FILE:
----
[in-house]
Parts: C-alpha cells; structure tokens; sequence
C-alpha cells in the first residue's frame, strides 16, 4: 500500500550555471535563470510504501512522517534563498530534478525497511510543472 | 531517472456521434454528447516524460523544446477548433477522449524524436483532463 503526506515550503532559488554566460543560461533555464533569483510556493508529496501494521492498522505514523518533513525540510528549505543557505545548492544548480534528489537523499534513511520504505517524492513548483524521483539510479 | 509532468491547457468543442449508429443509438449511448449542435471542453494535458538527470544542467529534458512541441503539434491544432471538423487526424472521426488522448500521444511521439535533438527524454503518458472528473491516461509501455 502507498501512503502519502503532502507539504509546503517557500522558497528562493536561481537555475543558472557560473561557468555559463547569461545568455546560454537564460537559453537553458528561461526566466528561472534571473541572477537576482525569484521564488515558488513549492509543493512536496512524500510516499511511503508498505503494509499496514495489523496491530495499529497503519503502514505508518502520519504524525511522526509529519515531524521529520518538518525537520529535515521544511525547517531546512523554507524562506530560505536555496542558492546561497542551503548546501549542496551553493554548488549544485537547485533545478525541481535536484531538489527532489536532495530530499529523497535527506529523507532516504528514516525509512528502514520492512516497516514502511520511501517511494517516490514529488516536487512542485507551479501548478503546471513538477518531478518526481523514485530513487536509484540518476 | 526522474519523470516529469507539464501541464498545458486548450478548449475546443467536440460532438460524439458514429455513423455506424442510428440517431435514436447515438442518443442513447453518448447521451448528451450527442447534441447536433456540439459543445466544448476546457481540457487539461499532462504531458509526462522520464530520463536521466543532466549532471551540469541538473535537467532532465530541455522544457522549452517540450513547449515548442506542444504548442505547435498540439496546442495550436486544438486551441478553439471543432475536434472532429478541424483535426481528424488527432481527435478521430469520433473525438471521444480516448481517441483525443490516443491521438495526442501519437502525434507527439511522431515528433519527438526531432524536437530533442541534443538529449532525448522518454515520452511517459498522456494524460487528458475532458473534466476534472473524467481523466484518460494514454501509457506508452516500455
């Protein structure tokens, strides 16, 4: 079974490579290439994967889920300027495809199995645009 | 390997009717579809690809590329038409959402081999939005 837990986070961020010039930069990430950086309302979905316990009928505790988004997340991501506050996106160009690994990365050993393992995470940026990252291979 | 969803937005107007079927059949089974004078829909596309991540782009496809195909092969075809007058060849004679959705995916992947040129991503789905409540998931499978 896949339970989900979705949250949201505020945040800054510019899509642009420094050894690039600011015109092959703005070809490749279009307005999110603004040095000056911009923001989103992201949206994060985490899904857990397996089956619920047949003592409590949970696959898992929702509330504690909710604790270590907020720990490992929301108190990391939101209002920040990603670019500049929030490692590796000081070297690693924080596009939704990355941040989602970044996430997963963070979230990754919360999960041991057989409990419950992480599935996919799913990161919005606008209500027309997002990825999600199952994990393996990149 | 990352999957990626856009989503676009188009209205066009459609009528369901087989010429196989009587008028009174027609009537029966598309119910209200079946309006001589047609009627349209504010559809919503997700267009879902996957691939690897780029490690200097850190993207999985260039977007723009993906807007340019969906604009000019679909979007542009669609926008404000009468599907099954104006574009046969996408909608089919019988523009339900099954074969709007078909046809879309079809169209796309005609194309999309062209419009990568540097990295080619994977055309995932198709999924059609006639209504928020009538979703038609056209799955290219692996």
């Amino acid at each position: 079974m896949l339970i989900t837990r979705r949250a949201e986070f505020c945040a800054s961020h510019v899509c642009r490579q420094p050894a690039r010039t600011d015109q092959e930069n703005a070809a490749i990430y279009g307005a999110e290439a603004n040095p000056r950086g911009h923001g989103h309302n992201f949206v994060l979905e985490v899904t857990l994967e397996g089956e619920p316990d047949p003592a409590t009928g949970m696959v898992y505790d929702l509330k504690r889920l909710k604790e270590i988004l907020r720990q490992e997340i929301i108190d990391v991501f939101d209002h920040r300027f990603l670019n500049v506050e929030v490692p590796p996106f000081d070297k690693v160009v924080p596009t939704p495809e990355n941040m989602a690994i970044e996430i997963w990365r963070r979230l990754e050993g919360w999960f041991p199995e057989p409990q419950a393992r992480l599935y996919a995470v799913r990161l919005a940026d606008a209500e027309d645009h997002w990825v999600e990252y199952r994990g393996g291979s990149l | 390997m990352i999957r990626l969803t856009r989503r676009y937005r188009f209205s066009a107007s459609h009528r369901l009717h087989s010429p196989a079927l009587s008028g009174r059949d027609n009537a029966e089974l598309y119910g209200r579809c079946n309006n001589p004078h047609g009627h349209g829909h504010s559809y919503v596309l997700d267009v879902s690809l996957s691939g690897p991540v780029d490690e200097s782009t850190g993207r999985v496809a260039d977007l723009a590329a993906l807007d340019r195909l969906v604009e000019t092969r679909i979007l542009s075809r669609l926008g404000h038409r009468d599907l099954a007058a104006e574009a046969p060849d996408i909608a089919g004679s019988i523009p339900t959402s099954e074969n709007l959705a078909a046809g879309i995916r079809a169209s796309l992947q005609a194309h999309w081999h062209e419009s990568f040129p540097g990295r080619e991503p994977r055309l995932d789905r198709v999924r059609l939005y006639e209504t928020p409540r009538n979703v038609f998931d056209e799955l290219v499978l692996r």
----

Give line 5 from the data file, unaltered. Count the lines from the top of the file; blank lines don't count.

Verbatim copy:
């Amino acid at each position: 079974m896949l339970i989900t837990r979705r949250a949201e986070f505020c945040a800054s961020h510019v899509c642009r490579q420094p050894a690039r010039t600011d015109q092959e930069n703005a070809a490749i990430y279009g307005a999110e290439a603004n040095p000056r950086g911009h923001g989103h309302n992201f949206v994060l979905e985490v899904t857990l994967e397996g089956e619920p316990d047949p003592a409590t009928g949970m696959v898992y505790d929702l509330k504690r889920l909710k604790e270590i988004l907020r720990q490992e997340i929301i108190d990391v991501f939101d209002h920040r300027f990603l670019n500049v506050e929030v490692p590796p996106f000081d070297k690693v160009v924080p596009t939704p495809e990355n941040m989602a690994i970044e996430i997963w990365r963070r979230l990754e050993g919360w999960f041991p199995e057989p409990q419950a393992r992480l599935y996919a995470v799913r990161l919005a940026d606008a209500e027309d645009h997002w990825v999600e990252y199952r994990g393996g291979s990149l | 390997m990352i999957r990626l969803t856009r989503r676009y937005r188009f209205s066009a107007s459609h009528r369901l009717h087989s010429p196989a079927l009587s008028g009174r059949d027609n009537a029966e089974l598309y119910g209200r579809c079946n309006n001589p004078h047609g009627h349209g829909h504010s559809y919503v596309l997700d267009v879902s690809l996957s691939g690897p991540v780029d490690e200097s782009t850190g993207r999985v496809a260039d977007l723009a590329a993906l807007d340019r195909l969906v604009e000019t092969r679909i979007l542009s075809r669609l926008g404000h038409r009468d599907l099954a007058a104006e574009a046969p060849d996408i909608a089919g004679s019988i523009p339900t959402s099954e074969n709007l959705a078909a046809g879309i995916r079809a169209s796309l992947q005609a194309h999309w081999h062209e419009s990568f040129p540097g990295r080619e991503p994977r055309l995932d789905r198709v999924r059609l939005y006639e209504t928020p409540r009538n979703v038609f998931d056209e799955l290219v499978l692996r």